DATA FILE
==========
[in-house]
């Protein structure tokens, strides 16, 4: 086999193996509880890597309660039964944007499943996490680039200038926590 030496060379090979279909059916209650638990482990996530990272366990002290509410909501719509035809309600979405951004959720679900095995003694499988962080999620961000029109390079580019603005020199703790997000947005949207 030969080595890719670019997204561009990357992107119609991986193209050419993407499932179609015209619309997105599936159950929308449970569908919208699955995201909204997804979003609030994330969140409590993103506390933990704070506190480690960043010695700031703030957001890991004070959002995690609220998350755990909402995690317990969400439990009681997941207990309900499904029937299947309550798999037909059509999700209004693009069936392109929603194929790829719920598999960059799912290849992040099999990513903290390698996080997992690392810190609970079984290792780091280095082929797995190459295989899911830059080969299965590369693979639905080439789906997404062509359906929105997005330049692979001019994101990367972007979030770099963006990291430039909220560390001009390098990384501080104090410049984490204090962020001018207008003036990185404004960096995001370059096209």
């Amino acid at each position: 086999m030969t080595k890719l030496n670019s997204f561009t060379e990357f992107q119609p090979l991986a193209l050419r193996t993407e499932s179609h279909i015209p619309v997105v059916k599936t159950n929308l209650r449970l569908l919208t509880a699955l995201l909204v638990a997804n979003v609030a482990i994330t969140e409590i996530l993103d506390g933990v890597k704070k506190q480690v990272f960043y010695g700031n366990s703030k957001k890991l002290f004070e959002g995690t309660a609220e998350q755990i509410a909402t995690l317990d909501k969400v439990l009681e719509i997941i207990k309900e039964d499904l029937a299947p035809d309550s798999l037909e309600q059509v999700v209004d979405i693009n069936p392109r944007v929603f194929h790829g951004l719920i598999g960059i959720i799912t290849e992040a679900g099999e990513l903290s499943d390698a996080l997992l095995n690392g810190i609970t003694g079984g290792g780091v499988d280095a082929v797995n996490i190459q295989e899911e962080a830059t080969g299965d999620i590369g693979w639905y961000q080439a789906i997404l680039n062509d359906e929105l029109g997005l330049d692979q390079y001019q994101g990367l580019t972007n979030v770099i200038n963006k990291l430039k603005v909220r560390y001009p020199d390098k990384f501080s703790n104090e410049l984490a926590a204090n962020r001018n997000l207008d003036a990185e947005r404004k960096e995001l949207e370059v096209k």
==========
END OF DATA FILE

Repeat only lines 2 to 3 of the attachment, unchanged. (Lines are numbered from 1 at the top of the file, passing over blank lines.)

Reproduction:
């Protein structure tokens, strides 16, 4: 086999193996509880890597309660039964944007499943996490680039200038926590 030496060379090979279909059916209650638990482990996530990272366990002290509410909501719509035809309600979405951004959720679900095995003694499988962080999620961000029109390079580019603005020199703790997000947005949207 030969080595890719670019997204561009990357992107119609991986193209050419993407499932179609015209619309997105599936159950929308449970569908919208699955995201909204997804979003609030994330969140409590993103506390933990704070506190480690960043010695700031703030957001890991004070959002995690609220998350755990909402995690317990969400439990009681997941207990309900499904029937299947309550798999037909059509999700209004693009069936392109929603194929790829719920598999960059799912290849992040099999990513903290390698996080997992690392810190609970079984290792780091280095082929797995190459295989899911830059080969299965590369693979639905080439789906997404062509359906929105997005330049692979001019994101990367972007979030770099963006990291430039909220560390001009390098990384501080104090410049984490204090962020001018207008003036990185404004960096995001370059096209």
């Amino acid at each position: 086999m030969t080595k890719l030496n670019s997204f561009t060379e990357f992107q119609p090979l991986a193209l050419r193996t993407e499932s179609h279909i015209p619309v997105v059916k599936t159950n929308l209650r449970l569908l919208t509880a699955l995201l909204v638990a997804n979003v609030a482990i994330t969140e409590i996530l993103d506390g933990v890597k704070k506190q480690v990272f960043y010695g700031n366990s703030k957001k890991l002290f004070e959002g995690t309660a609220e998350q755990i509410a909402t995690l317990d909501k969400v439990l009681e719509i997941i207990k309900e039964d499904l029937a299947p035809d309550s798999l037909e309600q059509v999700v209004d979405i693009n069936p392109r944007v929603f194929h790829g951004l719920i598999g960059i959720i799912t290849e992040a679900g099999e990513l903290s499943d390698a996080l997992l095995n690392g810190i609970t003694g079984g290792g780091v499988d280095a082929v797995n996490i190459q295989e899911e962080a830059t080969g299965d999620i590369g693979w639905y961000q080439a789906i997404l680039n062509d359906e929105l029109g997005l330049d692979q390079y001019q994101g990367l580019t972007n979030v770099i200038n963006k990291l430039k603005v909220r560390y001009p020199d390098k990384f501080s703790n104090e410049l984490a926590a204090n962020r001018n997000l207008d003036a990185e947005r404004k960096e995001l949207e370059v096209k």